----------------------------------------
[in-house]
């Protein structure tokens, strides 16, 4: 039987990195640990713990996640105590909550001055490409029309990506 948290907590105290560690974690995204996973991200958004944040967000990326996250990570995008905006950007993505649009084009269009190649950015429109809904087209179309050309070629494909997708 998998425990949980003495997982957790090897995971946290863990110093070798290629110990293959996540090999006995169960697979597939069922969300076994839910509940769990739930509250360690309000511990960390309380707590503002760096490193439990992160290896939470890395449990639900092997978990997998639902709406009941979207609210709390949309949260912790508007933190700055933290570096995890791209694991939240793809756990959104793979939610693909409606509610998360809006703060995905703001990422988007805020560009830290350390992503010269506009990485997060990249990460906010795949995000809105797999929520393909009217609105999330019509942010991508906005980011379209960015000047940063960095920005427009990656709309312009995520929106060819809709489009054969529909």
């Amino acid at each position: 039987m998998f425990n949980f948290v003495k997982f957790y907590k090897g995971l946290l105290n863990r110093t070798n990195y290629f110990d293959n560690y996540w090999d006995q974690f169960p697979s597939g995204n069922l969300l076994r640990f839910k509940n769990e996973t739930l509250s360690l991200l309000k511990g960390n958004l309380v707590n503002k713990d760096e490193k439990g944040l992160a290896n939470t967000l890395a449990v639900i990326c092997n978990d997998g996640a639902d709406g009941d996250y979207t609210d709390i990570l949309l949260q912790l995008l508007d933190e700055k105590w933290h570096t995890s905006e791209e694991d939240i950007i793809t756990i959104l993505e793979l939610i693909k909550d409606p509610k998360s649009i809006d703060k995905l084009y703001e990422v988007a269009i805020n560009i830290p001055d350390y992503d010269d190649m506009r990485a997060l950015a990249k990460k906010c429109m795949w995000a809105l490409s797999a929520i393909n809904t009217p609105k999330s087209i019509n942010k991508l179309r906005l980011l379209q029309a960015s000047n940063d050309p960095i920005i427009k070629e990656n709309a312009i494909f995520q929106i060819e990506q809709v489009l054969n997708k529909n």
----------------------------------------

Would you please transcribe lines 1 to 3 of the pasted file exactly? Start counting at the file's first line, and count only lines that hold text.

[in-house]
């Protein structure tokens, strides 16, 4: 039987990195640990713990996640105590909550001055490409029309990506 948290907590105290560690974690995204996973991200958004944040967000990326996250990570995008905006950007993505649009084009269009190649950015429109809904087209179309050309070629494909997708 998998425990949980003495997982957790090897995971946290863990110093070798290629110990293959996540090999006995169960697979597939069922969300076994839910509940769990739930509250360690309000511990960390309380707590503002760096490193439990992160290896939470890395449990639900092997978990997998639902709406009941979207609210709390949309949260912790508007933190700055933290570096995890791209694991939240793809756990959104793979939610693909409606509610998360809006703060995905703001990422988007805020560009830290350390992503010269506009990485997060990249990460906010795949995000809105797999929520393909009217609105999330019509942010991508906005980011379209960015000047940063960095920005427009990656709309312009995520929106060819809709489009054969529909």
């Amino acid at each position: 039987m998998f425990n949980f948290v003495k997982f957790y907590k090897g995971l946290l105290n863990r110093t070798n990195y290629f110990d293959n560690y996540w090999d006995q974690f169960p697979s597939g995204n069922l969300l076994r640990f839910k509940n769990e996973t739930l509250s360690l991200l309000k511990g960390n958004l309380v707590n503002k713990d760096e490193k439990g944040l992160a290896n939470t967000l890395a449990v639900i990326c092997n978990d997998g996640a639902d709406g009941d996250y979207t609210d709390i990570l949309l949260q912790l995008l508007d933190e700055k105590w933290h570096t995890s905006e791209e694991d939240i950007i793809t756990i959104l993505e793979l939610i693909k909550d409606p509610k998360s649009i809006d703060k995905l084009y703001e990422v988007a269009i805020n560009i830290p001055d350390y992503d010269d190649m506009r990485a997060l950015a990249k990460k906010c429109m795949w995000a809105l490409s797999a929520i393909n809904t009217p609105k999330s087209i019509n942010k991508l179309r906005l980011l379209q029309a960015s000047n940063d050309p960095i920005i427009k070629e990656n709309a312009i494909f995520q929106i060819e990506q809709v489009l054969n997708k529909n």